Thursday, 2 July 2015

How is This for Homework?

This past year my sister was a first year teacher in a grade 2 class.  On the first few days, the students wondered when they would get "homework."  We talked about the need for homework for young students.  We looked at some of the current debate on the subject (here, here, here and here for a few).  We discussed the need for children to read daily with their parents, and maybe not just to practice reading but to be together.  We talked about "big projects" that are often sent home that take up great amounts of time for the family and cause undue stress on parents to afford materials and time to create an amazing product.  We talked about how these projects often become the parents' project and not the students'.  I gave the example of a bridge project in a grade 3/4 class.  The bridges that were returned for grading were amazing feats of engineering hardly completed by 8 and 9 year olds.  While these bridges were amazing and may have contributed to "family time", they were NOT projects solely completed by the students. Even so, these grades became part of the term grade for the student.  One little bridge that came in made of lined paper and glue and string was very obviously done by a youngster on her own.  This bridge received a poor grade and in reality was likely one of the only ones made by a student!  
Enough of my rant...

So the two of us came up with a plan to have "homework" as requested by the students and parents, but to make it authentic and useful.  So this is the list of homework we came up with:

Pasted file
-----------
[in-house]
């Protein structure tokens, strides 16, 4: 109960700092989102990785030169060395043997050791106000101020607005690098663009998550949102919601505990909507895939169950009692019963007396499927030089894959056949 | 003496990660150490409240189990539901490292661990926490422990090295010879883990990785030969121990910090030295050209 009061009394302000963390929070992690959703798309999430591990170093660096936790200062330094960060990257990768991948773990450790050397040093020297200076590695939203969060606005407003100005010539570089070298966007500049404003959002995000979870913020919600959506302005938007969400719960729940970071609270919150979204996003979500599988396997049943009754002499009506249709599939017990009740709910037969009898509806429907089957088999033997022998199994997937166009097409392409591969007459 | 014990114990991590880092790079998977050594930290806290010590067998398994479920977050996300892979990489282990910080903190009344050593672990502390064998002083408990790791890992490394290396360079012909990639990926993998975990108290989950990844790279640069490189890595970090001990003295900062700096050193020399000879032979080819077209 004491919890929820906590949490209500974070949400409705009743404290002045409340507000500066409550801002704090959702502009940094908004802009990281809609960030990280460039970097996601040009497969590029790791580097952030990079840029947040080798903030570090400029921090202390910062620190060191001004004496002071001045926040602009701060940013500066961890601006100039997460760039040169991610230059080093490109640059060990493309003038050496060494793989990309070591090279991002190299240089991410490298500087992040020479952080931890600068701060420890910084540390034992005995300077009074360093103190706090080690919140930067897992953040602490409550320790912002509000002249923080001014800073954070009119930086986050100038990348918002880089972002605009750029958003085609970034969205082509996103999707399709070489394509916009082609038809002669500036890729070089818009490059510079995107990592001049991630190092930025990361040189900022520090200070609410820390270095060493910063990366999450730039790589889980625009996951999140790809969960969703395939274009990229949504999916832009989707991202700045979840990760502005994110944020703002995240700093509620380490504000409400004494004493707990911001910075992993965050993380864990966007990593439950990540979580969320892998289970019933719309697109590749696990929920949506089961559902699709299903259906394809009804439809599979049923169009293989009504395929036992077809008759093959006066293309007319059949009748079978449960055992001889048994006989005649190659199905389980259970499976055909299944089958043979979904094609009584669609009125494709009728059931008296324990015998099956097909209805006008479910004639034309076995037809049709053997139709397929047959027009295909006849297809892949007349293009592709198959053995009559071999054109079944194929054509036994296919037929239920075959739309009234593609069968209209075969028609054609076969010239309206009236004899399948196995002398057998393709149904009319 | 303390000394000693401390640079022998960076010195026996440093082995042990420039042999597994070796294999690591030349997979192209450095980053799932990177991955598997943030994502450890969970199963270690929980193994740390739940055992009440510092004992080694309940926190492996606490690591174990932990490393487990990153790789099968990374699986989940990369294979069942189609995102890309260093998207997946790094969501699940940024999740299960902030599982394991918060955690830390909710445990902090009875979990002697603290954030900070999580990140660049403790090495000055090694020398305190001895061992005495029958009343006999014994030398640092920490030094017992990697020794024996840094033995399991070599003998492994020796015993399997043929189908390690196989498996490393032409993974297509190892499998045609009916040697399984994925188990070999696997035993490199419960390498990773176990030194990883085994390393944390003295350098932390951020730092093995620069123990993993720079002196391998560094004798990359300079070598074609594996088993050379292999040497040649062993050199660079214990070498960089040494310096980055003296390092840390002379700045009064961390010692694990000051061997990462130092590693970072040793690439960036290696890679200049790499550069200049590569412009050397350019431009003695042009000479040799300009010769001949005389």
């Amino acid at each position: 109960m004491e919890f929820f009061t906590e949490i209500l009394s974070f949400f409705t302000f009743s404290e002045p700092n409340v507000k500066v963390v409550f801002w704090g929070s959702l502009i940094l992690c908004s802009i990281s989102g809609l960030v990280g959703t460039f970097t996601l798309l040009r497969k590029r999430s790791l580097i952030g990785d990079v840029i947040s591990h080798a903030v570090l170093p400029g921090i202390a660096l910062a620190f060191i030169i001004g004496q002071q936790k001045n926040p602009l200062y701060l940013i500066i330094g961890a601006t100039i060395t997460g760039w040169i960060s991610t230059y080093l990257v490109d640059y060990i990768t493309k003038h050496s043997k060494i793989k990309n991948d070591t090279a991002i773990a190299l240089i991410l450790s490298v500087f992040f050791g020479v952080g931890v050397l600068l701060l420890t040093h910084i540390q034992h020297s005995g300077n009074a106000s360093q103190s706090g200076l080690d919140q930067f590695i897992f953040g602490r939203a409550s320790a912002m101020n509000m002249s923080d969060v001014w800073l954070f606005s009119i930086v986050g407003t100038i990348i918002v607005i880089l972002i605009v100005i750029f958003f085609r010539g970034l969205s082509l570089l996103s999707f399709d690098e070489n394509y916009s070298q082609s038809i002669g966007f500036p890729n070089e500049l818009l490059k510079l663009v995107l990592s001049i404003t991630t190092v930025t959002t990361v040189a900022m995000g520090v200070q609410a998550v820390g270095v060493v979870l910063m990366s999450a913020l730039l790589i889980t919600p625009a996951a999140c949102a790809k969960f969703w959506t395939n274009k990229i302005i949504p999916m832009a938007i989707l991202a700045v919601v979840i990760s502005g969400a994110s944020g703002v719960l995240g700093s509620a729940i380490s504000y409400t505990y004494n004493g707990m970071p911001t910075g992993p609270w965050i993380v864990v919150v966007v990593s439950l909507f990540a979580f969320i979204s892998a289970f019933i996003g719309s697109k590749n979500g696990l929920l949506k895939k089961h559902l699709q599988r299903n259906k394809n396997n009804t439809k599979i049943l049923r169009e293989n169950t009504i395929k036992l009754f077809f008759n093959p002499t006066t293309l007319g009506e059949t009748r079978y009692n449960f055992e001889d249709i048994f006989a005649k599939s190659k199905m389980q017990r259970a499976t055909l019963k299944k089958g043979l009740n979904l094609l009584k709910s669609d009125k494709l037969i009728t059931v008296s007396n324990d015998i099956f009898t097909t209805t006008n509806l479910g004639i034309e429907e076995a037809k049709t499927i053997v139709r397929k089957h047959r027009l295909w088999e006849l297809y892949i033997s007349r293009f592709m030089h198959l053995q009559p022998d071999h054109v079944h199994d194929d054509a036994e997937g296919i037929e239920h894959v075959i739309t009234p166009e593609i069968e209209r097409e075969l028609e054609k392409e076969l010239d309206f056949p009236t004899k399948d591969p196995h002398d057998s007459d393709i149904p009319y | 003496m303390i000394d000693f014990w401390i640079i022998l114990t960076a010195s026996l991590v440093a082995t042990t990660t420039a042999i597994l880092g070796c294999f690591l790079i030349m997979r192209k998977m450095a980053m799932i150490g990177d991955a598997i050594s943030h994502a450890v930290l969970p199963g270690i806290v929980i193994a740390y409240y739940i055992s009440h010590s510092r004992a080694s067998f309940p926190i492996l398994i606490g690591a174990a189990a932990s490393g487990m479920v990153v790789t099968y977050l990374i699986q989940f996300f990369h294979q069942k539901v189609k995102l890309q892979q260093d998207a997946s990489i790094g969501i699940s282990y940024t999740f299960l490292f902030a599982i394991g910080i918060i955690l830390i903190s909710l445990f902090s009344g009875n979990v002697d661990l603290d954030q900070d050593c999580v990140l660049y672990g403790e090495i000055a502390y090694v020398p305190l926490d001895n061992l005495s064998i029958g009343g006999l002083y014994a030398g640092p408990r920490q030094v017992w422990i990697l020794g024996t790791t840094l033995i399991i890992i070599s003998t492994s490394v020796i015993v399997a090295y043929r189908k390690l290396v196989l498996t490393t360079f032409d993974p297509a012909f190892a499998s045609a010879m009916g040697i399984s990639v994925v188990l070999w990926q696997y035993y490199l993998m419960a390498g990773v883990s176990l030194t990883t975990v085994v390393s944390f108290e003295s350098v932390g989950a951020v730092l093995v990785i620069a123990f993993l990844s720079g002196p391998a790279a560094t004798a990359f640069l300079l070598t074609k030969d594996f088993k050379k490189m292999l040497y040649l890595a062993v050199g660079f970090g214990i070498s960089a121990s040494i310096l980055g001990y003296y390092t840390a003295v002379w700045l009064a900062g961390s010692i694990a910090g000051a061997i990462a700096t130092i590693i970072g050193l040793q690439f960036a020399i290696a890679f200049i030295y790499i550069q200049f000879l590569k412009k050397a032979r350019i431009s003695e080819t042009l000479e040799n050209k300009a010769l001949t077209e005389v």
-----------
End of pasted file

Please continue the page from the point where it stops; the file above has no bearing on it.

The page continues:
1.Go on a nature walk with your family and collect 5 things to share on the 100s carpet.
2. Ask your parent for permission to write in a magazine and circle all the words you know.
3. Survey your parents about your name - where did your name come from? (to be used in class later).
4. Play a board game with your family.
5. Survey your family about their favorite drink.  Bring the information to school for graphing.
6. Count all the electrical sockets, light switches and lamps in your house.  Make a graph of the information.
7. Play outside with your family.
8. Find all of the things in your house that start with the letter A, B, C, etc.
9. List all of the people who live in your house and their ages.  Compare each of their ages to your age.  Who's age is greater than yours? Who's age is less than yours?
10. On your computer, go the American Art Gallery and use the collage maker to create your own masterpiece.
11. Write about yourself  as if your were introducing yourself to a stranger.
12. Take your word wall words home and make as many sentences as you can.
13. Make a grocery list and convince your parents why they should use your list.
14. Write down all the times you eat at home.  Compare the length of time between each time.
15. Sketch a tree in your yard.  Write five interesting things about that tree.
16. Write a letter to a grandparent or other favorite adult.
17. With a parent's help, make a dessert for your family.